“The past is a foreign country; they do things differently there.”

Apr 14, 2017 | Blog

That famous quotation from L P Hartley’s ‘The Go Between’ is poignant – but also a bit meaningless.  I’m not sure it’s true, either: the past can seem strange to us, looking back, but foreign? And did we do things so very differently?

I journeyed into my own past the other day, visiting The Salisbury Museum.  I worked there for over a year when I left school, when it was the College of Sarum St Michael, a teacher training college.  Younger even than the students, I was terrified when I found out I had to take lunch at the High Table, surrounded by the lecturers, bursary staff and the principal.  A galumphing seventeen-year-old with a stammer, I was too shy to do more than mumble responses to the various well-meaning questions fired at me. I was almost too nervous to eat! Isle of Wight 1971 adjusted and cropped

From June 1970 till August 1971, I was a library assistant in the training college library.  I had to stick date labels in all the new books, type catalogue cards and file them. In the dim office that overlooked the college kitchens, I printed class numbers onto the spines of the books, using an electric stylus that got dangerously hot. My fingers were covered in blisters until I got the hang of it, and then the task became quite soothing.

The college librarian was the best mentor I could have asked for. Encouraging and enthusiastic,  with a terrific sense of fun, Kit had worked in the States, knew the Warne family – they’d published Beatrix Potter – and wrote in her spare time.  She asked to read the historical novel I’d written when I should have been revising for my O-Levels, and urged me not to give up on trying to get it published. I re-wrote it during that long hot summer of 1970 and although it still remained unpublishable, I learned not to be too precious about my writing and to be ruthless about cutting scenes that didn’t work.

But I wasn’t entirely happy, even though I was working in a splendid old building in the shadow of the world’s most beautiful cathedral.  At the training college’s request, I’d left school to work there as soon as I’d finished my A-Levels, missing out on those last few weeks when you say your goodbyes to friends who then scatter to the four winds. As, indeed, by September, most of them had. Suddenly, even in a city the size of Salisbury, I felt very alone.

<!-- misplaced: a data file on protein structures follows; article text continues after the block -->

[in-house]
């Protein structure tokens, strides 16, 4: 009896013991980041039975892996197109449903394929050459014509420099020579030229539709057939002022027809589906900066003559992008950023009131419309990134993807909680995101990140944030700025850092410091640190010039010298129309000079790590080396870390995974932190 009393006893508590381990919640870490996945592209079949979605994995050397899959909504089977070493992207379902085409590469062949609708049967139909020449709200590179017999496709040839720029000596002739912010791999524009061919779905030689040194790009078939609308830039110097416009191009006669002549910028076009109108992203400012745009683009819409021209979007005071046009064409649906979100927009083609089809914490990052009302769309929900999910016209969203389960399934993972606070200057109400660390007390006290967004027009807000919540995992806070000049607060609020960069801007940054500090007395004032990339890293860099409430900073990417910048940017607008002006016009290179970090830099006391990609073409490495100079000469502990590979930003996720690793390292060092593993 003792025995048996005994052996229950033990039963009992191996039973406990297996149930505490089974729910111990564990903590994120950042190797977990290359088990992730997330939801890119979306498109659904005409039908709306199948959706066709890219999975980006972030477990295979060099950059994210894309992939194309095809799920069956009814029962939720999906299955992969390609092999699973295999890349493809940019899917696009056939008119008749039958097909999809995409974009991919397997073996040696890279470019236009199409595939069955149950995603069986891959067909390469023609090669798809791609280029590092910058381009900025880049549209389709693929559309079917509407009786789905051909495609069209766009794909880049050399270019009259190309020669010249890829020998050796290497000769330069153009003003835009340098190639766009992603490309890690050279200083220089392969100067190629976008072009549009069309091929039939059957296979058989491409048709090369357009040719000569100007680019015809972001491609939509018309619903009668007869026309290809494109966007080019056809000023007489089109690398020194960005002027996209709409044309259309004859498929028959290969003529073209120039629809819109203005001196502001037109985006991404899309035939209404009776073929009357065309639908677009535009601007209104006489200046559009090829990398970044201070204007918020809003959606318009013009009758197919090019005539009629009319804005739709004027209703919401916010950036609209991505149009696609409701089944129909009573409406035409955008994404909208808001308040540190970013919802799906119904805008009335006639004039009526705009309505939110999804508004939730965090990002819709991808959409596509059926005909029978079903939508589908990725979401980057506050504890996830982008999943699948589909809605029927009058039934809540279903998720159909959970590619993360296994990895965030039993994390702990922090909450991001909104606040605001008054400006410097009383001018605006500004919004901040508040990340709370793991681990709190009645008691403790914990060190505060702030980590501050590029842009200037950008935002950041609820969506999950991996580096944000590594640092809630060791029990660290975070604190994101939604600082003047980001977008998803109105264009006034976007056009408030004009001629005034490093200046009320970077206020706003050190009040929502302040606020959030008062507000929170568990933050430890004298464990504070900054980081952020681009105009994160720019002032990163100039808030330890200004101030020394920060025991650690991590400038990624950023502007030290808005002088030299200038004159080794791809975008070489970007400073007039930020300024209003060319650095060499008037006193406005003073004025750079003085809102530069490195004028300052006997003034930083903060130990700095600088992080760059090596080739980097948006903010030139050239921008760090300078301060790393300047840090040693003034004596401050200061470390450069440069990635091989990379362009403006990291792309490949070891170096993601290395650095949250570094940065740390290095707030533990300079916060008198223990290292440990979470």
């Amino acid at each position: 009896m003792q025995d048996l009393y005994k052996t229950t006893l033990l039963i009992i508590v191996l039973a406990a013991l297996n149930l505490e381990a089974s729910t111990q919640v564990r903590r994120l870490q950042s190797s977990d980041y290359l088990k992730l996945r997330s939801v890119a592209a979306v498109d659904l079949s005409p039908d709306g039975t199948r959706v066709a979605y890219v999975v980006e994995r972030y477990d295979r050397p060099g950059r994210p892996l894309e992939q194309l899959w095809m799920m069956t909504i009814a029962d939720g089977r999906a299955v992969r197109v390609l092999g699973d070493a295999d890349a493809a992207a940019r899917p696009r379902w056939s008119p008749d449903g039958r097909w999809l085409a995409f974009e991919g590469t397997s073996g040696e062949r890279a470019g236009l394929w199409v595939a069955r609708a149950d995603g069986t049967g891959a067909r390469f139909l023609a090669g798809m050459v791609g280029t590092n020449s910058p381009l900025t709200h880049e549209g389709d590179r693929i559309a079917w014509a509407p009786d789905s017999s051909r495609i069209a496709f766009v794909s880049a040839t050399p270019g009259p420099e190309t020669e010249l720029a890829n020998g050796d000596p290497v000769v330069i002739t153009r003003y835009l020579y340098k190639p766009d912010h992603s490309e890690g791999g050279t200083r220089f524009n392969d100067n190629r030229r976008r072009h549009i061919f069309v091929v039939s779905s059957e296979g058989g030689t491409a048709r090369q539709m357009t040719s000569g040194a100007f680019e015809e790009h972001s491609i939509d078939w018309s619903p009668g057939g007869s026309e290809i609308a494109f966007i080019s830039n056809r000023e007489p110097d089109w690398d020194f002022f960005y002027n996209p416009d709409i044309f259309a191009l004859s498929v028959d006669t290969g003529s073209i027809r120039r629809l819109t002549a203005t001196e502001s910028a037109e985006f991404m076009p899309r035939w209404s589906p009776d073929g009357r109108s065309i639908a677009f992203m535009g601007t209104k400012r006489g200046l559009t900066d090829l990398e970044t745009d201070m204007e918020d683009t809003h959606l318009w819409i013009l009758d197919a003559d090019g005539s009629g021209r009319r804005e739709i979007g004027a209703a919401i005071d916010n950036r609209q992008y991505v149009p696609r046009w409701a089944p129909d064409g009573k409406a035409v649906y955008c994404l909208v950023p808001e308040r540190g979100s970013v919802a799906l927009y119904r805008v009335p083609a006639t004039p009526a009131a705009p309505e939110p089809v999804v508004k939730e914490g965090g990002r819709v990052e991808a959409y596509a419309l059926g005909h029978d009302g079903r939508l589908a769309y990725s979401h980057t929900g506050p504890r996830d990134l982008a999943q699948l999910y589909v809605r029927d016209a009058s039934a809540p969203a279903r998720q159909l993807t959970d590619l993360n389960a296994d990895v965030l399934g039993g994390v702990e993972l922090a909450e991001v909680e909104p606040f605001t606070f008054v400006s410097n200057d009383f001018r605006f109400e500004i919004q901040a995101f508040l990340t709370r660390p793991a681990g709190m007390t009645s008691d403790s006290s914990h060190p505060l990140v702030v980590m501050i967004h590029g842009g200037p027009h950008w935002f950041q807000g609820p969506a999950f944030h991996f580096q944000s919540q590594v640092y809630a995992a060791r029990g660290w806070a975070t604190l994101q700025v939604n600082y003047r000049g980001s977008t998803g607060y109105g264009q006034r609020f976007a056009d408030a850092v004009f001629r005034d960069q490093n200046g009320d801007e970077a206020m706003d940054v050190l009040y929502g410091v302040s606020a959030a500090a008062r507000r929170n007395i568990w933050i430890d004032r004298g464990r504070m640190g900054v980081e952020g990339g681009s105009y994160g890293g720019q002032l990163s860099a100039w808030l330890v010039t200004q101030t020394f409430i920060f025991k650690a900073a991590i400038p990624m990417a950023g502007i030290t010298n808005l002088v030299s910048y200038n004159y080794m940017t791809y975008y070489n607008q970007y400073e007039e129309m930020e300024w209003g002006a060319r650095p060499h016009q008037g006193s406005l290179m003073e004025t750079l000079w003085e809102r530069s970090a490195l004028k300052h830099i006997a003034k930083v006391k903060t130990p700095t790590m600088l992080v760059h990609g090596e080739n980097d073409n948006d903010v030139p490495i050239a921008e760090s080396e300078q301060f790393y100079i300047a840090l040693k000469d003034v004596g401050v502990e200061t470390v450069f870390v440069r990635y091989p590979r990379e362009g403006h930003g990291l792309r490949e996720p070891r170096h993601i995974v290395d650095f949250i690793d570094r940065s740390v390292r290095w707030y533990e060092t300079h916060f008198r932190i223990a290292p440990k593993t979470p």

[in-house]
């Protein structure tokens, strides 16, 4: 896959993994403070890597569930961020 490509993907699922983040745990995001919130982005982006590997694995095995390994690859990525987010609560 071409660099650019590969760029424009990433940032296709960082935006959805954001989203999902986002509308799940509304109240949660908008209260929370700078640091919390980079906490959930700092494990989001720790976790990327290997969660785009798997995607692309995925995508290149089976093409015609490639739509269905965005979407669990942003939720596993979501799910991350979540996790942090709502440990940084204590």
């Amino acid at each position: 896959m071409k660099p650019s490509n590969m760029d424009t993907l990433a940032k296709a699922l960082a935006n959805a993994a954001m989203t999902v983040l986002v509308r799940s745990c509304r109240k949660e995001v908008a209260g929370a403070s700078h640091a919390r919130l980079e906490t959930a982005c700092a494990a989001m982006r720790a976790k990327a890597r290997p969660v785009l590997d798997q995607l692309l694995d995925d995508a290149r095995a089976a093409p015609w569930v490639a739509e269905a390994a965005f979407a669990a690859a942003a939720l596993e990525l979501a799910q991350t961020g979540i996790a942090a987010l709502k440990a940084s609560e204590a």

The prospect of leaving home depressed me, even though I wouldn’t be starting at the Polytechnic for another year. I was excited about moving to London, but scared too.  Would I be able to keep up with the rest of the students? How would I find my way around? Could I lose weight and smarten up before I got there?

I worked my way steadily through the Polytechnic reading list: books about literacy, the history of printing, the sociology of work, an introduction to semantics (to what?).  Jo Little at Salisbury Library was brilliant. She got me all the books I asked for and I dutifully read them. Even the one on epistemology. (The what?) Needless to say, when I arrived at the Poly, I was probably the only student who HAD read all the way through the reading list.

During my time working at the teacher training college, Kit took me to a sherry party at the Bishop’s Palace, to the Cathedral Library and to the children’s booksellers Barton & Watson, run by Joan Barton – herself a prolific poet – and her friend Barbara Watson. Their bookstore was – if I remember rightly – in their garage, in the shelter of Old Sarum.  Kit let me take a lot of responsibility for the School Practice Library, a collection of children’s books the students took into school when they went on teaching practice, and she gave me the chance to arrange displays and exhibitions – not all of which were successful!  Those 14 months working at the training college were invaluable experience.

My memories of working at King’s House – the building that now houses The Salisbury Museum – are mixed, bitter-sweet.  My first proper job, a turning point in my life, the last year I can truly say I was living in Wiltshire. Going back through the Close the other day, I thought how much smarter everything looks, how much more cherished. There are picnic chairs and tables on the lawns in front of King’s House – heresy in 1970 but how better to enjoy the cherry blossom, the birdsong, the simple sweetness of the air there, in the shadow of the Cathedral?

So much for the past being a foreign country.  Most things change, of course they do, but many things stay, comfortingly, consolingly, very much the same.

By the way, Jenny Head and Anne Johns have written a comprehensive and very readable history of Salisbury Training College – Inspired to teach: the story of the College of Sarum St Michael 1841-1978.